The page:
Kevuru Games, a global game art and development studio based in Ukraine (opens in new tab), is constantly looking for new and innovative ways to showcase some of the most thrilling game worlds. With experience in over 100 projects including world famous games such as Fortnite and Star Wars, Kevuru Games also had the opportunity to work on an incredibly important project − raising awareness of how important insects are to the ecosystem.
The bearer of this idea is Birdly − a unique, fully immersive flight simulation platform from the Swiss company SOMNIACS (opens in new tab). Since the simulator required ultra realism, it was necessary to assemble a team with strong experience in 3D modelling and animation. The Kevuru Games specialists were a great match. Moreover, the work on Birdly Insects allowed the team to become the Gold Winner of the NYX Game Awards.
Although the Kevuru team has worked on VR projects many times, Birdly Insects was special. Unlike other commercial or gaming projects, the key feature of this simulator was absolute realism. Not conditional game realism, but photorealism. Looking at a 3D model of a butterfly, a person should have the feeling that this is a real insect, somehow digitalized and added to virtual reality. This has become a prerequisite for visitors to fully immerse themselves in the world of wildlife and forget that they are in some room wearing strange glasses.
The work consisted of two key stages – creating models and then animating them. The team was provided with numerous references from the customer, including photos of real insects, birds, and plants from different angles, as well as links to video materials demonstrating the movements of insects and birds in various situations. An additional plus was the participation in the project of nature researchers and biologists, who provided qualified recommendations on the correct display of various details of the models.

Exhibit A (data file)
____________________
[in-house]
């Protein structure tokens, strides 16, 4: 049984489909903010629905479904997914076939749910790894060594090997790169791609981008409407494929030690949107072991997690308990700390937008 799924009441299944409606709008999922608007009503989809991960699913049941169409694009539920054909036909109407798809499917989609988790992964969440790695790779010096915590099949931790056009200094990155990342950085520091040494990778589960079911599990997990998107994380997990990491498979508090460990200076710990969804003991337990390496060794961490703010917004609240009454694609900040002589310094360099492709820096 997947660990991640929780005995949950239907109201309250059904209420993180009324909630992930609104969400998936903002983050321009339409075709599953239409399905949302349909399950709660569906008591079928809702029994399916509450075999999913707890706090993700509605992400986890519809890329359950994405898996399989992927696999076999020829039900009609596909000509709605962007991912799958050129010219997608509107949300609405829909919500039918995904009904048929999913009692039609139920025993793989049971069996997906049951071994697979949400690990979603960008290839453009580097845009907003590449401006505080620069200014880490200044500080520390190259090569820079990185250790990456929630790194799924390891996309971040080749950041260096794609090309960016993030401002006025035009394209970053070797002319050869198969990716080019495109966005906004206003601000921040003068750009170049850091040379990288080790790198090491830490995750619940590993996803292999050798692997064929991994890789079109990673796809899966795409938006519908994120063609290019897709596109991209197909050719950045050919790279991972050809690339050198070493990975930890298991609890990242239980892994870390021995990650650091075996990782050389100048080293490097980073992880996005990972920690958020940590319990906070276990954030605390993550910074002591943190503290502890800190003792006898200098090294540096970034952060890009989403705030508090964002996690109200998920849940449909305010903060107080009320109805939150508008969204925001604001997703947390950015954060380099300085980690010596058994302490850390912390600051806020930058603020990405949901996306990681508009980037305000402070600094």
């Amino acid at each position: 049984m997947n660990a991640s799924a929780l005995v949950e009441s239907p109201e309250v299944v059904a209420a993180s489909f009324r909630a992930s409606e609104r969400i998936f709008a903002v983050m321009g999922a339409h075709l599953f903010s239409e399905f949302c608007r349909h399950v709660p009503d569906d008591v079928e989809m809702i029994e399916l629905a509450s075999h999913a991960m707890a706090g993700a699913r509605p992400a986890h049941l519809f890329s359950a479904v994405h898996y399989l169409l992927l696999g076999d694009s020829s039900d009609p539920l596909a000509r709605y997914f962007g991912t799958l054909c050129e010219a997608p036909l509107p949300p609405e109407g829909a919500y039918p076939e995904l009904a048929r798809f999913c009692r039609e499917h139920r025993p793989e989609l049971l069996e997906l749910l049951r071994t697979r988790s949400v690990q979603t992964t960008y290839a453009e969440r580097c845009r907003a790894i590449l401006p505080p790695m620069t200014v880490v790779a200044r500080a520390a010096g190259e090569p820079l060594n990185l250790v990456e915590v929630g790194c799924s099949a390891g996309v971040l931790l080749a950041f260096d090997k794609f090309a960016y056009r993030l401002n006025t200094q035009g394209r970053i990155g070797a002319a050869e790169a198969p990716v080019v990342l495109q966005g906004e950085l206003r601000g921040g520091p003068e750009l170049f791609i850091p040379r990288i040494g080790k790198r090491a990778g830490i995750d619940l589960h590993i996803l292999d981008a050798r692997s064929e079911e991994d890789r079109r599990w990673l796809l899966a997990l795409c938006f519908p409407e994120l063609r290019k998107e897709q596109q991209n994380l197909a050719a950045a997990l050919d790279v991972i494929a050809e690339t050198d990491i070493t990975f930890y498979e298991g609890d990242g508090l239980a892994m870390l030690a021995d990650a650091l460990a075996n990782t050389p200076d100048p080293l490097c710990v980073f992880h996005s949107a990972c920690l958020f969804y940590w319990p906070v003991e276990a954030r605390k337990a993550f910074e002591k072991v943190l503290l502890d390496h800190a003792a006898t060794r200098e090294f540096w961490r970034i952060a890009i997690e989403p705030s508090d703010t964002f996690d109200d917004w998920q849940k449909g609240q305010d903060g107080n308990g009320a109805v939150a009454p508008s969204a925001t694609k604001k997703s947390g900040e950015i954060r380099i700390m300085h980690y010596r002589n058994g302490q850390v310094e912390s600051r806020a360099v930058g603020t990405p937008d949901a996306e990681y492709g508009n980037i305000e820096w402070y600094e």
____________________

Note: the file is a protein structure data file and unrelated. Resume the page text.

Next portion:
Roksolana Kordiuk, one of the 3D animators working on the project, admitted that the most difficult thing was probably doing Idle, oddly enough. Birds have very fast and sharp movements, but at the same time, they are smooth (more in flight). It was necessary to catch every micro-movement and maintain this balance between sharpness and smoothness.
Because sometimes the bird quickly turns almost 180 degrees, then it freezes and it seems that it does not move at all on the reference. But it doesn't work that way in animation: in order for it to look alive, you need to move it even minimally. And here you need to notice even the slightest movements and try to repeat them, so the keys to the animation were, if not after one, then after two frames.
Another 3D animator on the team, Oleksii Milykh, noted that an important feature was that insects move in a completely different way than the animals we are used to. Even the same indoor hamster is much closer to the physics and dynamics of the movement of an elephant than to a beetle or a butterfly.
It's all about mass. We are used to the fact that the body has mass and inertia, which significantly affects the dynamics of movement. But when you work with an insect and its very light body, you have to take into account the effect of the wind on the animation of the behaviour rather than the inertia of the mass of the insect.
During the work on the project, the team created 23 full-fledged models of plants, insects, and birds with animation (opens in new tab). The created models turned out to be as similar as possible to the provided references, which made it possible to achieve the customer's key goals and make the simulator extremely immersive, so that visitors could fully experience the life of an insect. The simulator was enthusiastically received by many museums in various cities in Switzerland, and it drew wide public attention to the role of insects in the global ecosystem.